BRIEF DESCRIPTION OF THE DRAWING

In the drawing:

FIG. 1 is a cross-sectional view showing the provision of a mechanical load on a corner of the narrow strip;

FIG. 2 is a cross-sectional view showing the provision of a mechanical load by constraint;

FIG. 3 is a cross-sectional view showing the provision of a constant mechanical load with respect to the crack tip;

FIG. 4 is a cross-sectional view showing the provision of a mechanical load on both corners of the narrow strip;

FIG. 5 a diagrammatic view of the provision of a mechanical load by clamping the narrow strip;

FIG. 6 is a cross-sectional view showing the provision of a mechanical load by securing strengthening material to the narrow strip.

In the figures, the deformations of the plates are exaggerated.

In FIG. 1, a plate 1 of brittle material is shown, which is cleft by means of a spot-shaped heat source 3, for example a laser, starting from a crack initiation 5 along the desired cutting line 7. The spot-shaped heat source 3 is moved over the plate 1 along the desired cutting line 7. The plate 1 is cleft asymmetrically into a wide strip 9 and a narrow strip 11. The wide strip 9 is supported during the cleaving operation at two points 13, 15. A constant force F is exerted on a corner of the narrow strip 11. The value and the direction of the force F are determined empirically or by calculation. Instead of a spot-shaped heat source 3, use may also be made of a linear heat source.

In FIG. 2, a plate 1 of brittle material is cleft asymmetrically in the same manner as in FIG. 1. The mechanical load is now provided by constraint, that is to say that the plate 1 is constrained by fixed supports 13, 15 and 17 in the shape it can assume by bending of the strips 9, 11. The position of the supports is determined empirically or by calculation. Also in this case, instead of a spot-shaped heat source 3 a linear heat source may be used.

In FIG. 3, as in the preceding examples, a plate 1 of brittle material is cleft asymmetrically. The mechanical load is provided by a roller 21, which is forced by means of a spring or a pneumatic cylinder (not shown) against the edge of the narrow strip. The distance C between the roller 21 and the spot-shaped heat source 3 is kept constant. As a result, a constant load is obtained with respect to the crack tip 23. Even more favorable results are attained if the roller 21 runs over a rigid strip formed of a metal bar 24, which engages the edge of the plate 1. This example is shown in FIG. 4. These two methods are suitable only in combination with a spot-shaped heat source 3.

Applying the embodiment shown in FIG. 4a a plate of lime glass was cleft with a beam of a CO2 -laser with a spot-diameter of 4 mm and a power of 15 Watt. The plate had a width of 37 mm, a length of 87 mm and a thickness of 1 mm. The plate was provided with a crack initiation in a side of 37 mm. The crack initiation was situated 10 mm from a first long side of 87 mm. The beam was moved over the plate with a speed of 5 mm/sec. The laser beam started at the crack, initiation and was moved parallel to the long (87 mm) sides of the plate. A metal bar 24 with a width of 15 mm, a length of 100 mm and a thickness of 5 mm laid against the first long side. The second long side rested against two pins. The broad side without the crack initiation also rested against a pin (not shown). On the distance C, whereby C was 18 mm, the roll was pressed against the metal bar 24 with a force of 40 Newton. The roll was moved simultaneously with the same speed as the laser beam along the plate. The plate was severed along the desired line. The maximum lateral deviation was 0.2 mm. Without the use of the bar 24, the maximum lateral deviation would have been 0.75 mm.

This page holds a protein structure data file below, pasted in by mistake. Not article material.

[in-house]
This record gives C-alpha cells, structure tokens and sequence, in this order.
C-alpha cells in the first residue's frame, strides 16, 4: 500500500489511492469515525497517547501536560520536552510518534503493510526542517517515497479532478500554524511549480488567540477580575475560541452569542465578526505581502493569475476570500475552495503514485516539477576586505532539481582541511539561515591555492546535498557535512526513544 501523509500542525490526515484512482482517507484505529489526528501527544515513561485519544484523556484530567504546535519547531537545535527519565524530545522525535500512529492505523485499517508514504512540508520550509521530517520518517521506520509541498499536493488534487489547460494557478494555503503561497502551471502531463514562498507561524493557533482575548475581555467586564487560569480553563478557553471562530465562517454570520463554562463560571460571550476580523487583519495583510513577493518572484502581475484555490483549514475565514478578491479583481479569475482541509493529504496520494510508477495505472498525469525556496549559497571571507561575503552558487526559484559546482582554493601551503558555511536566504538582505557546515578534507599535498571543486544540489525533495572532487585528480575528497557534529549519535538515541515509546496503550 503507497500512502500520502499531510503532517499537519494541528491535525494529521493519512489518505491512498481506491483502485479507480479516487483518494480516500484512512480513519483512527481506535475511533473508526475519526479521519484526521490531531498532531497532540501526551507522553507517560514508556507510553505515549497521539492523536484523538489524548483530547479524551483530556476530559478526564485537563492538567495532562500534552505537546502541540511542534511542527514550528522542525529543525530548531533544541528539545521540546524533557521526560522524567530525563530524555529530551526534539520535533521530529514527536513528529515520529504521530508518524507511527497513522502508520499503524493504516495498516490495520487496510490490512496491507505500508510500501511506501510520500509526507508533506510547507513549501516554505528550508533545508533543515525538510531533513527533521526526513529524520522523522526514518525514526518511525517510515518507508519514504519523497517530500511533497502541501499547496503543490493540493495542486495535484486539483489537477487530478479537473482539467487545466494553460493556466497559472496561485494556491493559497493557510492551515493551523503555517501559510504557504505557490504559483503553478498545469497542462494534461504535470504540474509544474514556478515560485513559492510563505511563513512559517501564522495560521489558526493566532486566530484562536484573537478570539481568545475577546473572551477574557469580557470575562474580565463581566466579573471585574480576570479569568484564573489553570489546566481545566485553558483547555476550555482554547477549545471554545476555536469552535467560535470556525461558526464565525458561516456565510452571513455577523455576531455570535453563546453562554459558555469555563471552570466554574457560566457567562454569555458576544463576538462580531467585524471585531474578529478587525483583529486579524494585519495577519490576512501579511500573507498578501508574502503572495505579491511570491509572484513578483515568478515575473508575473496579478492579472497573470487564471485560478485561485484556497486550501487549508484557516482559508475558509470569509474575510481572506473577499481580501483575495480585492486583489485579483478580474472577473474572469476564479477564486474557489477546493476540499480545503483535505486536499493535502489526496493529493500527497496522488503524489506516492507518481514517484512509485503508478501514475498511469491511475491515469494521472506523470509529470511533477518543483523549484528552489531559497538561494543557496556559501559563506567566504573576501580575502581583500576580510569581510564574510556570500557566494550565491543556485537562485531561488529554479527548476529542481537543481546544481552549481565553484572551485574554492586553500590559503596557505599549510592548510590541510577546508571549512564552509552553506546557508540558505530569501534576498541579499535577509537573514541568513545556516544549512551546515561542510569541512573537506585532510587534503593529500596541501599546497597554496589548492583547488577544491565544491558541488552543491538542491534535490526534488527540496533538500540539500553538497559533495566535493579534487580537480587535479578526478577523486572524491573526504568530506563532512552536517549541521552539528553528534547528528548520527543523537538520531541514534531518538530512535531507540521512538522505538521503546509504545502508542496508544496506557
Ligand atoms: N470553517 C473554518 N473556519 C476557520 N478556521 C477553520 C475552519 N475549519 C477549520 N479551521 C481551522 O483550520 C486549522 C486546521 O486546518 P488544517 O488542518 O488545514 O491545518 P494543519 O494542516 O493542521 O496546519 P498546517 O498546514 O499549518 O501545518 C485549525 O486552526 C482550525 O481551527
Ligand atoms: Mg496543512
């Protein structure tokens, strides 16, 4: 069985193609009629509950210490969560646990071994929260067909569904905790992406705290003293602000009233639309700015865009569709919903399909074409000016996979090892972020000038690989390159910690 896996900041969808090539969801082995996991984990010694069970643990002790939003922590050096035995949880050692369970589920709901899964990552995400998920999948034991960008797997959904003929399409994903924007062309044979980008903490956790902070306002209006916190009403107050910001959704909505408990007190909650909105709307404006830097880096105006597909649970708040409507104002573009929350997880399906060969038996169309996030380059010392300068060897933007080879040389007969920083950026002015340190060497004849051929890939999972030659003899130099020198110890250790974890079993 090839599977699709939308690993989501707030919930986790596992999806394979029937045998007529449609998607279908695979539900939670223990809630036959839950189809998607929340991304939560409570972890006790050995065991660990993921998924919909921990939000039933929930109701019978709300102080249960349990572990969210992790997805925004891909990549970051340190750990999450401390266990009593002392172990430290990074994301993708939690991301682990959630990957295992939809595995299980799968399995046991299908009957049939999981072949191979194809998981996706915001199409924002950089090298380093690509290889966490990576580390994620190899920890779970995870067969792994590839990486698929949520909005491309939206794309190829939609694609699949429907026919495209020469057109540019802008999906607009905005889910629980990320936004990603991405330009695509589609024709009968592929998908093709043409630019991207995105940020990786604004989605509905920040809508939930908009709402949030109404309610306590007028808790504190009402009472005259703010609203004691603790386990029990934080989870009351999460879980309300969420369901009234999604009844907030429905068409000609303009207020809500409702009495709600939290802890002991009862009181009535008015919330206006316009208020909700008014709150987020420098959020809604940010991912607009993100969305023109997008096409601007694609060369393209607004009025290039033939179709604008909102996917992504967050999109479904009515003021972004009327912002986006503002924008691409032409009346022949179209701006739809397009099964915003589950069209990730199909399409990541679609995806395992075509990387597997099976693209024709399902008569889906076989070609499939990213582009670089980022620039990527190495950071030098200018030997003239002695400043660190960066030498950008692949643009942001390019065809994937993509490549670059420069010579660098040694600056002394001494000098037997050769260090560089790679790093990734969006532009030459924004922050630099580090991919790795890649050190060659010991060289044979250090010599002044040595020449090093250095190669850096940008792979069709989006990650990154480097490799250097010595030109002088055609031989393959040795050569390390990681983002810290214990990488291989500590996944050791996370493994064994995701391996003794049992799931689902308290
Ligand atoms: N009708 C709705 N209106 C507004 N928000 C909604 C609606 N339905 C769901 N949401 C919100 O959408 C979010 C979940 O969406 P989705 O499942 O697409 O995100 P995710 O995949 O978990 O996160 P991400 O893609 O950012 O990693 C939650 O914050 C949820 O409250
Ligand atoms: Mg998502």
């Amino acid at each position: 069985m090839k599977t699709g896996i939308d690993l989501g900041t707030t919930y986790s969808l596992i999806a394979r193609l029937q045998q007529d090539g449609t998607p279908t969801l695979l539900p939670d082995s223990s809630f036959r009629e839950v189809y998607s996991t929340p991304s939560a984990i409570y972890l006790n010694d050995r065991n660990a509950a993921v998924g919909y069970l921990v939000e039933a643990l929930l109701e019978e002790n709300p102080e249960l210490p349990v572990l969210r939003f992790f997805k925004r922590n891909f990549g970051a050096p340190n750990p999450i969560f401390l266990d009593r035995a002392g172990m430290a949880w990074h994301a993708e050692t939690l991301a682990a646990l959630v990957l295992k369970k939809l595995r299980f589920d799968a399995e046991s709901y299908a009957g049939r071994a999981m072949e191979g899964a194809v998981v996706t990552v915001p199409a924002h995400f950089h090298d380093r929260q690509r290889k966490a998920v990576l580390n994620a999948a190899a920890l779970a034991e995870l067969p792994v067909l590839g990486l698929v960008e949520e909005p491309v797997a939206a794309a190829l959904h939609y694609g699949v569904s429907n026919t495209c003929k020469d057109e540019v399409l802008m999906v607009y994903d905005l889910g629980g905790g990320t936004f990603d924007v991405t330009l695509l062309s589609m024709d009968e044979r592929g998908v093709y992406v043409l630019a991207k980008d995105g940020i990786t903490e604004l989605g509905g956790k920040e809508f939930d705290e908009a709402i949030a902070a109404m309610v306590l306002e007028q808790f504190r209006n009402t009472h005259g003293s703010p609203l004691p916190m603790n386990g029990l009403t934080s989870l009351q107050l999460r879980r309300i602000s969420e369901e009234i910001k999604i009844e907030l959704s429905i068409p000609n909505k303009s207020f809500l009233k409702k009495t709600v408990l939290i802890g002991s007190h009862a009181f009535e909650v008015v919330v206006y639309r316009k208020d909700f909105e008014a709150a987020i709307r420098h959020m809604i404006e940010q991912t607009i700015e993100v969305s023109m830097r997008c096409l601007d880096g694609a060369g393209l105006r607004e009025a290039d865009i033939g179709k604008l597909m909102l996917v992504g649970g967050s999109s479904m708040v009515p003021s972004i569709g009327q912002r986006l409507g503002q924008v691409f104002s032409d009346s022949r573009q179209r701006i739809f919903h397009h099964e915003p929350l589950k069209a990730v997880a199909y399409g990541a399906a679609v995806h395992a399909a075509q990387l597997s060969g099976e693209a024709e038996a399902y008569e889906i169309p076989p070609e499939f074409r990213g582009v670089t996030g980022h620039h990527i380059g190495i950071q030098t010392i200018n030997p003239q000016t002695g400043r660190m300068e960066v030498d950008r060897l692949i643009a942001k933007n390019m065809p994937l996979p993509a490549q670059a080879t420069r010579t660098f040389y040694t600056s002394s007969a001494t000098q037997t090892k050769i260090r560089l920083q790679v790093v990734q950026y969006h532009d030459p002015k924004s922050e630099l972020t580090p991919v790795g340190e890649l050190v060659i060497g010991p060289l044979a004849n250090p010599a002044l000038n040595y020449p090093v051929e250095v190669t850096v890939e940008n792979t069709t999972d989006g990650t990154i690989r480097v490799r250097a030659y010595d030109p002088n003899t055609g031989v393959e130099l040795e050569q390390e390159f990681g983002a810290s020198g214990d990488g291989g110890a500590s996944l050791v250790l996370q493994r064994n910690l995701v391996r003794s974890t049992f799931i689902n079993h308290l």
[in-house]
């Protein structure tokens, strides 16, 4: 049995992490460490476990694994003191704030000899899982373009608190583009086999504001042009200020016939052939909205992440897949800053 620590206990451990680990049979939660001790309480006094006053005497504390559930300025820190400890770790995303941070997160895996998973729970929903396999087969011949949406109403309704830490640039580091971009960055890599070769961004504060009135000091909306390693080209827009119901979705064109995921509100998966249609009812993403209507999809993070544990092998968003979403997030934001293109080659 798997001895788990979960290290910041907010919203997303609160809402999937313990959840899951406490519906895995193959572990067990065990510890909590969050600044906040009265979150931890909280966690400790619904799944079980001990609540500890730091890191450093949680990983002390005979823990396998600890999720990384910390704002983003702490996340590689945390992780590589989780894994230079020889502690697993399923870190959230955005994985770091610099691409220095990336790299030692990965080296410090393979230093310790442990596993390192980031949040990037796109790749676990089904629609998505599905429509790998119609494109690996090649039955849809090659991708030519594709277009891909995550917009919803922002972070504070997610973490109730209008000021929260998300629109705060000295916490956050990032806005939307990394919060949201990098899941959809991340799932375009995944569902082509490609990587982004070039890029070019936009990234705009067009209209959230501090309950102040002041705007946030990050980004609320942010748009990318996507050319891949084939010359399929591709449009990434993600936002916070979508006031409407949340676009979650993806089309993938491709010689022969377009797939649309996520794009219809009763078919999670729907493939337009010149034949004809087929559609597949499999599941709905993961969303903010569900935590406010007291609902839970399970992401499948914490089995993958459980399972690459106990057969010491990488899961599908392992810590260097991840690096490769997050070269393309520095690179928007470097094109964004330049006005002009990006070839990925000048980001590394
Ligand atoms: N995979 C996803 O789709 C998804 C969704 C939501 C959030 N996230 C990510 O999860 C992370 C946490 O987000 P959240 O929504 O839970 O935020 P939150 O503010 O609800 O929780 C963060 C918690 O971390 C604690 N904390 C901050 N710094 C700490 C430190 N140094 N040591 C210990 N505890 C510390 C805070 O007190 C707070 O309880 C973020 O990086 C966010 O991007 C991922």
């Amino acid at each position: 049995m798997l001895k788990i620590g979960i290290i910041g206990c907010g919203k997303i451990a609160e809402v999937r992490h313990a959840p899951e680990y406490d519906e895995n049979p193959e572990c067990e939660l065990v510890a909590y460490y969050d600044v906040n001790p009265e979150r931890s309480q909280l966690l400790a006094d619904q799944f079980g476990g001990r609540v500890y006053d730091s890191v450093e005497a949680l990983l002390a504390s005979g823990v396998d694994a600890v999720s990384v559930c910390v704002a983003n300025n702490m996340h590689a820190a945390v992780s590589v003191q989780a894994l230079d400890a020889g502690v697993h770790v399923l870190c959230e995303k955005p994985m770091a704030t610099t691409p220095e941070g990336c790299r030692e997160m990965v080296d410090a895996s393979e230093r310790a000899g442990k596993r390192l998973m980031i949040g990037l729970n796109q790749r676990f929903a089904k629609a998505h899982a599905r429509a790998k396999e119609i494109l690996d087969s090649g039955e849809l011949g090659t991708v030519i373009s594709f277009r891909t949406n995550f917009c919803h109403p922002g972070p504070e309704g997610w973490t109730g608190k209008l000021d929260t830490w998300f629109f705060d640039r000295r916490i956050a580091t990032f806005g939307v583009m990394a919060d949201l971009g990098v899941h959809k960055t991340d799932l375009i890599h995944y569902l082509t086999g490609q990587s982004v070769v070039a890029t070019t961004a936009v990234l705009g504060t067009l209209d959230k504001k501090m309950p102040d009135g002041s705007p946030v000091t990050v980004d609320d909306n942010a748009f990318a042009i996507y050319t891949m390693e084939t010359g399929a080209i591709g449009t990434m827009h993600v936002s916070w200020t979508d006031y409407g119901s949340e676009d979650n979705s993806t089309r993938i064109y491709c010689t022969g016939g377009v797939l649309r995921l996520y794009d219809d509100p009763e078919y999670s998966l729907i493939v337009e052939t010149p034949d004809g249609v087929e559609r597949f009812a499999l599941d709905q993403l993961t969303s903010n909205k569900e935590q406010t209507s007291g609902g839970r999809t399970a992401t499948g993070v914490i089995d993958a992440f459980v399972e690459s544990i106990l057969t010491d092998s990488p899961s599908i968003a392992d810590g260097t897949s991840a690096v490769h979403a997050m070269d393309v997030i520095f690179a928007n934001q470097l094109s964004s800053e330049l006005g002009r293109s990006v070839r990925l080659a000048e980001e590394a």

In FIG. 5 the mechanical load is provided on the plate 1 by exerting a frictional force on the surface of the narrow strip 11. The narrow strip is clamped in a comparatively rigid clamping device 27. The clamping pieces 29 should be sufficiently rough and the clamping force should be sufficiently great. This may be obtained, for example, by coating a steel clamp with rubber. This material yields a high friction with many materials, inter alia with glass. With a satisfactory dimensioning of the rubber and the clamping force, a mechanical symmetry will occur at the crack tip. This method is suitable for use in combination both with a spot-shaped heat source and with a linear heat source.